Talk with Rosencrans: Dams, Movies, Jobs

Also: canvassing rituals, fighting crime

To address excessive creaking, a recommendation from Rosencrans (a carpenter) was to level up the totter's base – a suggestion already implemented. (Photo by the writer.)

[Editor's Note: HD, a.k.a. Dave Askins, editor of The Ann Arbor Chronicle, is also publisher of an online series of interviews on a teeter totter. Introductions to new Teeter Talks appear on The Chronicle.]

In recent coverage of the Park Advisory Commission, The Ann Arbor Chronicle reported that Scott Rosencrans had just been elected chair by his colleagues on that body.

So despite the fact that he did not prevail in the recent city council Democratic primary election in Ward 5, Rosencrans will continue to serve the Ann Arbor community – by chairing  PAC. Among the topics we discussed on the totter was Argo Dam, which was a campaign issue that might have affected how Ward 5 residents voted. Incumbent Mike Anglin was against removing the dam, while Rosencrans supported its removal if the rowing community could be accommodated. Rowers make heavy use of Argo Pond. [See additional Chronicle dam coverage.]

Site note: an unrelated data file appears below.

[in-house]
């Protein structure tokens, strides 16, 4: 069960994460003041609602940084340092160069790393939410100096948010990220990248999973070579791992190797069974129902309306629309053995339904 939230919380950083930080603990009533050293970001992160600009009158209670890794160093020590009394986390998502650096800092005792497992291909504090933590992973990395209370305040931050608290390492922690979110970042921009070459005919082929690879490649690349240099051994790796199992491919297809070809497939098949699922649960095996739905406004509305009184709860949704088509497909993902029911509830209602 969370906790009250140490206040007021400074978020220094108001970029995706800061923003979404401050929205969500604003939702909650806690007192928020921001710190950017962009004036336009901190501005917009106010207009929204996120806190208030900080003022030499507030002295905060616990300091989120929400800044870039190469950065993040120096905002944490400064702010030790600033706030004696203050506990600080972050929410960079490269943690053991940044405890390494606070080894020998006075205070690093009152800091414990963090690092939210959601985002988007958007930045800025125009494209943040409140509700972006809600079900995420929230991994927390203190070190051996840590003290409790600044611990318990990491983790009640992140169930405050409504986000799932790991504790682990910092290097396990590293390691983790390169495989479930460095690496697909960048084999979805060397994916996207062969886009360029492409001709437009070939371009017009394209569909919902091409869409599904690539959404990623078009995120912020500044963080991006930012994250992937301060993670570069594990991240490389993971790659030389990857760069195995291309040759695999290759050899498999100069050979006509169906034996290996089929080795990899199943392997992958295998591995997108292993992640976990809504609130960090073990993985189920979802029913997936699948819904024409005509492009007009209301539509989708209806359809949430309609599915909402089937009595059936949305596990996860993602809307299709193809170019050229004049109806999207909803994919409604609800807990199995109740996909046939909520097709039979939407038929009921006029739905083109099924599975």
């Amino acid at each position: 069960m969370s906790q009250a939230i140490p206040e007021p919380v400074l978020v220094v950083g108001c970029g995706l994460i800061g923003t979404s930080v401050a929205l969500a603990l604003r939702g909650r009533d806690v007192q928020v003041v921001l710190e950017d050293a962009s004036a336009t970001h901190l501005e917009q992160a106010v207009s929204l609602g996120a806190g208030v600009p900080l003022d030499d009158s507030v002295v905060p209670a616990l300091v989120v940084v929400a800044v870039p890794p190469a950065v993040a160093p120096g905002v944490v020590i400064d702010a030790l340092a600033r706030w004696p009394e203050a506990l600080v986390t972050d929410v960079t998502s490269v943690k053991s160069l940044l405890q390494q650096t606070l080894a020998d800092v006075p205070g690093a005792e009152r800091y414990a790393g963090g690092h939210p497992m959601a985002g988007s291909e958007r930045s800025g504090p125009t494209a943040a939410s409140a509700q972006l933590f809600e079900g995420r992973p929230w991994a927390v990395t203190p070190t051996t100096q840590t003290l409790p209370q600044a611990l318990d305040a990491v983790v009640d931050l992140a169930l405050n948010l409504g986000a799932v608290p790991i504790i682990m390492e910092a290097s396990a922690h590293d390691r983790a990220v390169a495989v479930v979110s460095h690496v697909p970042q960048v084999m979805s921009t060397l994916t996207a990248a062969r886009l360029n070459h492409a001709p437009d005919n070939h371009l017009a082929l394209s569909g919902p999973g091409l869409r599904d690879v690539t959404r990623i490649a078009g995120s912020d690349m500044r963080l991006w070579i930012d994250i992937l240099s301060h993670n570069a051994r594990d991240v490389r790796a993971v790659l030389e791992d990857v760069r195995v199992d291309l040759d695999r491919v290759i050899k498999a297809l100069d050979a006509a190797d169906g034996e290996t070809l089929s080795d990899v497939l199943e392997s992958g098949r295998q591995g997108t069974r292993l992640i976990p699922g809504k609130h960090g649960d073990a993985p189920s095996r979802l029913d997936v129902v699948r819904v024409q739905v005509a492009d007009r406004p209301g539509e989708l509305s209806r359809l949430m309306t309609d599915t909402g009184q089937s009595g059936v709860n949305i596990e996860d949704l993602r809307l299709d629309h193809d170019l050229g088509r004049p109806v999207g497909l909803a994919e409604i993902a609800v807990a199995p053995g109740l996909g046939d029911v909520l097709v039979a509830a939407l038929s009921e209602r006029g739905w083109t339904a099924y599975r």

Back in 2004, the  Michigan Department of Environmental Quality alerted the city of Ann Arbor to problems related to the earthen berm to the east of the dam. That berm separates the mill race – used by canoists to reach a portage around the dam – from the river. A task force and study lasting at least two years culminated in a months-long community dialogue on the future of the dam earlier this year. The city council has made no decision on a dam-in or dam-out solution.

The city recently sent a letter to the MDEQ asking for another extension in the deadline for a decision on how to address problems with the dam’s toe drains. And Byron Lane, chief of the dam safety program with the MDEQ, has sent a response.

As I told Rosencrans on the totter, Mary Morgan of The Ann Arbor Chronicle spoke with Lane by phone last week, and got the central highlight from that response letter: MDEQ is giving the city of Ann Arbor an order to close off the mill race. The Chronicle has requested a copy of the letter – both from MDEQ and the city.